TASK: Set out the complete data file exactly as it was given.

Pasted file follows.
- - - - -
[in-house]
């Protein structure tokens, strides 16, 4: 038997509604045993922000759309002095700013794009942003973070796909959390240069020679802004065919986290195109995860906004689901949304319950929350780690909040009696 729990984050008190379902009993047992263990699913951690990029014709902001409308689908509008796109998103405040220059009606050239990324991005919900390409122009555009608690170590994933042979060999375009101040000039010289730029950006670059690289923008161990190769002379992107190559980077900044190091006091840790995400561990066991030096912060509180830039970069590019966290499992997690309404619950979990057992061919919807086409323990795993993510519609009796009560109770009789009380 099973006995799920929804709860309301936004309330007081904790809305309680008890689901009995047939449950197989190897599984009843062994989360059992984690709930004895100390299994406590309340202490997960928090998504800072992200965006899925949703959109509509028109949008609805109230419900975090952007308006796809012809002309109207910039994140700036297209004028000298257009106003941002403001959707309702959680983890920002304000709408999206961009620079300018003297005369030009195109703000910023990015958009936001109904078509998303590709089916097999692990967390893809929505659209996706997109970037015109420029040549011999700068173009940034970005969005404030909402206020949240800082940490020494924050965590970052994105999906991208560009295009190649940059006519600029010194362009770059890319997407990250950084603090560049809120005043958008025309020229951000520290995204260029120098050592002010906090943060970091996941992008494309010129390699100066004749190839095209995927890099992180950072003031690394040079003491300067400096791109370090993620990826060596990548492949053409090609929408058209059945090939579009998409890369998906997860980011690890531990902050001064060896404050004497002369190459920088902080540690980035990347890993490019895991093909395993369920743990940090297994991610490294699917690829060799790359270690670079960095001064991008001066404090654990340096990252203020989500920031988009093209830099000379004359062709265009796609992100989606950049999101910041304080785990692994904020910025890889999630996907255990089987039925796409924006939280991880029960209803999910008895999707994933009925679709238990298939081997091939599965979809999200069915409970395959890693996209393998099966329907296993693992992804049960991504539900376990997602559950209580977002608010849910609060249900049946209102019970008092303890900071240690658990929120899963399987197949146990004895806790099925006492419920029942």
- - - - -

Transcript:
[in-house]
């Protein structure tokens, strides 16, 4: 038997509604045993922000759309002095700013794009942003973070796909959390240069020679802004065919986290195109995860906004689901949304319950929350780690909040009696 729990984050008190379902009993047992263990699913951690990029014709902001409308689908509008796109998103405040220059009606050239990324991005919900390409122009555009608690170590994933042979060999375009101040000039010289730029950006670059690289923008161990190769002379992107190559980077900044190091006091840790995400561990066991030096912060509180830039970069590019966290499992997690309404619950979990057992061919919807086409323990795993993510519609009796009560109770009789009380 099973006995799920929804709860309301936004309330007081904790809305309680008890689901009995047939449950197989190897599984009843062994989360059992984690709930004895100390299994406590309340202490997960928090998504800072992200965006899925949703959109509509028109949008609805109230419900975090952007308006796809012809002309109207910039994140700036297209004028000298257009106003941002403001959707309702959680983890920002304000709408999206961009620079300018003297005369030009195109703000910023990015958009936001109904078509998303590709089916097999692990967390893809929505659209996706997109970037015109420029040549011999700068173009940034970005969005404030909402206020949240800082940490020494924050965590970052994105999906991208560009295009190649940059006519600029010194362009770059890319997407990250950084603090560049809120005043958008025309020229951000520290995204260029120098050592002010906090943060970091996941992008494309010129390699100066004749190839095209995927890099992180950072003031690394040079003491300067400096791109370090993620990826060596990548492949053409090609929408058209059945090939579009998409890369998906997860980011690890531990902050001064060896404050004497002369190459920088902080540690980035990347890993490019895991093909395993369920743990940090297994991610490294699917690829060799790359270690670079960095001064991008001066404090654990340096990252203020989500920031988009093209830099000379004359062709265009796609992100989606950049999101910041304080785990692994904020910025890889999630996907255990089987039925796409924006939280991880029960209803999910008895999707994933009925679709238990298939081997091939599965979809999200069915409970395959890693996209393998099966329907296993693992992804049960991504539900376990997602559950209580977002608010849910609060249900049946209102019970008092303890900071240690658990929120899963399987197949146990004895806790099925006492419920029942």